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Jazz Reviews : Third Day's a Charm for Party : Sunday's jam sessions at the Marriott are rousing affairs, producing some truly great moments of improvisational music.

September 05, 1995|BILL KOHLHAASE | SPECIAL TO THE TIMES

IRVINE--The audience was bigger. The musicians were more relaxed, looser on stage. Best of all, a number of performances were outstanding, the kind of stirring efforts that touch the heart, the head and the soul.

Everything was better on Sunday, the third day of the West Coast Jazz Party in the ballroom of the Irvine Marriott. Friday's performances had been gentlemanly, collaborative efforts in which no individual stood apart from the others. Sunday's jam sessions were rousing affairs; individual ambitions and collective daring made for truly great moments of improvisational music.

Some 20 musicians joined forces in the mix-and-match jams. Most of the performers had played the first two days of the festival; it made sense that the more time they spent together, the more comfortable they would seem with each other. Some of the designated group leaders even had taken the time to introduce music other than familiar standards to their sets, as did Pete Christlieb with Al Cohn's "Triissimo" and Ron Eschete with Wes Montgomery's "The Thumb."

In any case, there was plenty of playful banter between tunes, and moments where the spontaneous nature of the music made for some laughs. Front-line horn players could be seen pointing at one another, trying to decide who would take the next solo. Improvs would go on for additional measures because a musician was too engaged in his work to see the cutoff sign.

Still, most of the kidding around came from the headliners, vibist Terry Gibbs' Dream Band, the only standing, rehearsed group on Sunday's bill. The 16-piece ensemble put on powerhouse performances of arrangements from Bill Holman, Med Flory and the late Marty Paich. Between tunes, the band members teased Gibbs and each other, with the leader (who made a running gag out of selling his CDs) playing the role of reluctant disciplinarian.

Saxophonist Flory's rambling alto sounds contrasted with fellow alto player Danny House's more direct approach during Paich's "Opus Number One." Tenor man Christlieb churned up the water during "Avalon," punctuating his attack with high-pitched cries and growling overtones. Clarinetist Buddy DeFranco joined the band for "Autumn Leaves" and his unaccompanied duet with Gibbs was a tightly stitched tapestry of sound. Trumpeter Jack Sheldon sang "That Old Black Magic" in his phrase-wise, irreverent style.

Gibbs, though difficult to hear at times against the roar of his orchestra, played with speed, insistence and wonderfully melodic intent. His duo with guest vibist Emil Richards found the two ducking under each other's arms while trying to play the same instrument, an act that brought still more laughs from the crowd.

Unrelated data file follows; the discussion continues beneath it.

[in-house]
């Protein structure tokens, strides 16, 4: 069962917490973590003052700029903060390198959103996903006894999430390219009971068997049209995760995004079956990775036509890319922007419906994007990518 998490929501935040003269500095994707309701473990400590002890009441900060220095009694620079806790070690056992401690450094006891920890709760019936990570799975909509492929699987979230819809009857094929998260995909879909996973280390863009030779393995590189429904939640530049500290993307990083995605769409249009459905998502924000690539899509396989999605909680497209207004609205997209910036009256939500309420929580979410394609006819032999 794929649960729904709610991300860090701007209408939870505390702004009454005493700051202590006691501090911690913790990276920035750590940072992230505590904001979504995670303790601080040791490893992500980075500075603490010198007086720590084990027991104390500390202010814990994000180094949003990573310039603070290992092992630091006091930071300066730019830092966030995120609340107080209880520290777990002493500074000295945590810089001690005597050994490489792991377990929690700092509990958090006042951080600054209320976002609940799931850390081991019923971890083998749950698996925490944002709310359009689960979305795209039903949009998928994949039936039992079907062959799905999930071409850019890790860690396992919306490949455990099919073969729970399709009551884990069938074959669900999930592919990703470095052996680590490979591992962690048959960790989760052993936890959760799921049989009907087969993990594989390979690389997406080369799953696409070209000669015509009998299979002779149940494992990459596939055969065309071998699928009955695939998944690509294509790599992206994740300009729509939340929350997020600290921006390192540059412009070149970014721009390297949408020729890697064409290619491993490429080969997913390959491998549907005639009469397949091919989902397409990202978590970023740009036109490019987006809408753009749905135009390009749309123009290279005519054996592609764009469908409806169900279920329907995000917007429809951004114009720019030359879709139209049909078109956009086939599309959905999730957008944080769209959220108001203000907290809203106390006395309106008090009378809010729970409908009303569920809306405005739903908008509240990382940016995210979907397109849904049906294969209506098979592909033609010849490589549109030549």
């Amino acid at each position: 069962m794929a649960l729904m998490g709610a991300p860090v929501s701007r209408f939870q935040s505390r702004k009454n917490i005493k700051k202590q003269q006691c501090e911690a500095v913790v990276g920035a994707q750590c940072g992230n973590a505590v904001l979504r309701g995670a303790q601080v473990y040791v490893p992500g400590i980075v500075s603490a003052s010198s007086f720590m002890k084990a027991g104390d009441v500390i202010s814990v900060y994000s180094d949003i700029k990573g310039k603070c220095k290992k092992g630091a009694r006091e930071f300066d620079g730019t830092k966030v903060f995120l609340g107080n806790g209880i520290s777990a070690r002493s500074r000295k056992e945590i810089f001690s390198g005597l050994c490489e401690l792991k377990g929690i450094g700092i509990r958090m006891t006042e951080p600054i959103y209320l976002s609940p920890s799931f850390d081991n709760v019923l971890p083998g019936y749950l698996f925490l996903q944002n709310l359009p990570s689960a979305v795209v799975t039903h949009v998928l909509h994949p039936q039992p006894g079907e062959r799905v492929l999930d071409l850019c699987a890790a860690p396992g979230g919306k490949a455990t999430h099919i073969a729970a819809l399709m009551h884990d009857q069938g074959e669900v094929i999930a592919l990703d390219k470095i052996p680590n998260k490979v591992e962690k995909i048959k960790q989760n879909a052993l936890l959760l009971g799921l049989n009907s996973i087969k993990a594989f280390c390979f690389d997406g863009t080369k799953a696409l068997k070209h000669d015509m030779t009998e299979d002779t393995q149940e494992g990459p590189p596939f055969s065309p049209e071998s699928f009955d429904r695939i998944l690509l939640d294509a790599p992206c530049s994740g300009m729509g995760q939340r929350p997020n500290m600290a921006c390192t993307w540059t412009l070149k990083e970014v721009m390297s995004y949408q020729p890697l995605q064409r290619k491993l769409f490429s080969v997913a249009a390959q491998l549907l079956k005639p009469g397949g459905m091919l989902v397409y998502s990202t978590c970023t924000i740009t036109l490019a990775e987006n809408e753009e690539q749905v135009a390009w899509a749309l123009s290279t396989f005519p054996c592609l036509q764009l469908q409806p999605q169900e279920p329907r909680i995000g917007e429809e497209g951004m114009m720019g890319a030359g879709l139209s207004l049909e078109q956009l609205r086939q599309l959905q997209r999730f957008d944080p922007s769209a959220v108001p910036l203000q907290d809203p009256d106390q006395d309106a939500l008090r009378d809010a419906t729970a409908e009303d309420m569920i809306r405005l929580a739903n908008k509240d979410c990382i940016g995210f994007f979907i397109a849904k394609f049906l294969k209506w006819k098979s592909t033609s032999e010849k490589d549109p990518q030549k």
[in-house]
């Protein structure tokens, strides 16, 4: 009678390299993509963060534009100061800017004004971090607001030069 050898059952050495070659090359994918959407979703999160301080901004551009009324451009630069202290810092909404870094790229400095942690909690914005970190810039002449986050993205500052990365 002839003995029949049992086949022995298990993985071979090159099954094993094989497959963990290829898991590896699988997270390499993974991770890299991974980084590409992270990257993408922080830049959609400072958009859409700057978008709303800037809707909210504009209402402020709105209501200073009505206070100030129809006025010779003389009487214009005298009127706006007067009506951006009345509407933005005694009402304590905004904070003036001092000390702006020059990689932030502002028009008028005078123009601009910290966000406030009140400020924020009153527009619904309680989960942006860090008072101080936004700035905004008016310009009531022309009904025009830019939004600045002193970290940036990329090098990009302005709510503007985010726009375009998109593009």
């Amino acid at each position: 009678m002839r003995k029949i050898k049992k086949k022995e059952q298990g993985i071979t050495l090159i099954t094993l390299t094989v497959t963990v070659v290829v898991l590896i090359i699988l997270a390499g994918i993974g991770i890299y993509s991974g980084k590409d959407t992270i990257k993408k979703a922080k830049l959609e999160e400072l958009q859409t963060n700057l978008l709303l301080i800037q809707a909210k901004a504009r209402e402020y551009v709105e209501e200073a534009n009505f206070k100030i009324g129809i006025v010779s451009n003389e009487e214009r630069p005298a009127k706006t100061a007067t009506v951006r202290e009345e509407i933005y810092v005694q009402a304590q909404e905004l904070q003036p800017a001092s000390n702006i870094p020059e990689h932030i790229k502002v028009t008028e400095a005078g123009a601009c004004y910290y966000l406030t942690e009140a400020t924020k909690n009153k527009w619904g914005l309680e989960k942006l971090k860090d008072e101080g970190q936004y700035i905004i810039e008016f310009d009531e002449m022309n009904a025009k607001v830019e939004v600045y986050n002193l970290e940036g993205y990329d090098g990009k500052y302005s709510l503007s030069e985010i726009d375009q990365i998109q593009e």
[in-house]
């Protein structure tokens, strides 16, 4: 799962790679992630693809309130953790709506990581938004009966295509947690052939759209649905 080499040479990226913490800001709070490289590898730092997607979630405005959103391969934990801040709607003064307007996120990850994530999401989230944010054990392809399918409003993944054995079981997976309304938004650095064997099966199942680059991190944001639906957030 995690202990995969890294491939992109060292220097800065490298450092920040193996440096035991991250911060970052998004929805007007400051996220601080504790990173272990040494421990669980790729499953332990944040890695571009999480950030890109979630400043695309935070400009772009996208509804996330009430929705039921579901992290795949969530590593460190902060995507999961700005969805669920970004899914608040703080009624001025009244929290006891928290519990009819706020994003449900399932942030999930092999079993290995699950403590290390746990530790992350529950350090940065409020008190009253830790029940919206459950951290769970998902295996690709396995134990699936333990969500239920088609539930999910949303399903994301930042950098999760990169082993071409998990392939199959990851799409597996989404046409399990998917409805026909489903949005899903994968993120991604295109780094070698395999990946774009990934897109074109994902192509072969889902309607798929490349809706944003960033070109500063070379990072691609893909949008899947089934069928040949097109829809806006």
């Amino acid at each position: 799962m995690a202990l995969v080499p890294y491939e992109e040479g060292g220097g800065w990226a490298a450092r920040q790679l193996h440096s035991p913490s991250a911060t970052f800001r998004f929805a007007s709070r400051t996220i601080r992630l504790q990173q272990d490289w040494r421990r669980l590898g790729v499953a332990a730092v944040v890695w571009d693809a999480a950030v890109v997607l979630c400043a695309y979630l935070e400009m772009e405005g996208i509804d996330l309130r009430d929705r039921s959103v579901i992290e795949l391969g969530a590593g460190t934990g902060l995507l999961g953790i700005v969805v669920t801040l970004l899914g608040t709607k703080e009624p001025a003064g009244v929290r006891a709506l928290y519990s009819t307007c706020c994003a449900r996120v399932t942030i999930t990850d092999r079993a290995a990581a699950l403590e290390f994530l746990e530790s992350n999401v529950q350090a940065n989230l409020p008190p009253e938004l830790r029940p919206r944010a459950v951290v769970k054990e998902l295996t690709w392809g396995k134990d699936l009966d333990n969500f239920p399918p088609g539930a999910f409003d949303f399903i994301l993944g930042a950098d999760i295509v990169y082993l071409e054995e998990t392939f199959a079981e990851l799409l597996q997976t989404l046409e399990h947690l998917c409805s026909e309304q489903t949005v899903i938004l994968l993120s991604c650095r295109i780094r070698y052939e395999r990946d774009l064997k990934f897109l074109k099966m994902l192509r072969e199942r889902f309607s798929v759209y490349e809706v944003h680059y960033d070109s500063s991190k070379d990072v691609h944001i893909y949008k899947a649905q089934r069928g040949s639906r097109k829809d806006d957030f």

The party atmosphere of Gibbs' set, sandwiched between equally loose jam sessions, fit the tone of the evening nicely. But not everything was fun and games. There was a host of fine performances during the five jams, and some made lasting impressions.

Saxophonist Christlieb, trumpeter Conte Candoli (seemingly recovered fully from open-heart surgery earlier this year) and pianist Roger Kellaway combined for beautifully contrasted solo efforts throughout their first set. Kellaway was particularly moving, either soloing or in accompaniment. He made each of his improvisations unique with dissonant touches, bluesy outbursts and unexpected references to other compositions.

Guitarist Eschete brought back fellow guitarist George Van Eps (whom he called the "Abraham Lincoln" of the guitar) and along with trumpeter Stacy Rowles, bassist Luther Hughes and drummer Jake Hanna, they explored the harmonics of such tunes as "I Love You." Van Eps' solo piece, "Embraceable You," unfolded like a drive down an unfamiliar road, with surprises awaiting at every turn.

*

The crowd's favorite turned out to be pianist Paul Smith whose lush, playful ways at the keyboard generated laughs and comparisons to Victor Borge. Smith constructed endless variations on the themes he played, at one point turning "Over the Rainbow" into a sprightly toe-dance. He has a way of rolling left-hand accompaniment that brings weight to his sound and makes the themes, played with the right hand, all the more substantial. His hilarious medley of cartoon and silent-movie music was the night's comical high point.

But the night's musical high point came after midnight, when drummer Grady Tate came to the stage without his sticks to sing. His mellow low register and crying high notes gave extra poignancy to the lyric of "It Might as Well Be Spring" and brought Joe Williams to mind during a blues medley that included "All Blues" and "Everyday I Have the Blues." It was the perfect after-hours close to a truly great night of partying.

The West Coast Jazz Party was scheduled to close Monday with a five-hour schedule of jam sessions.

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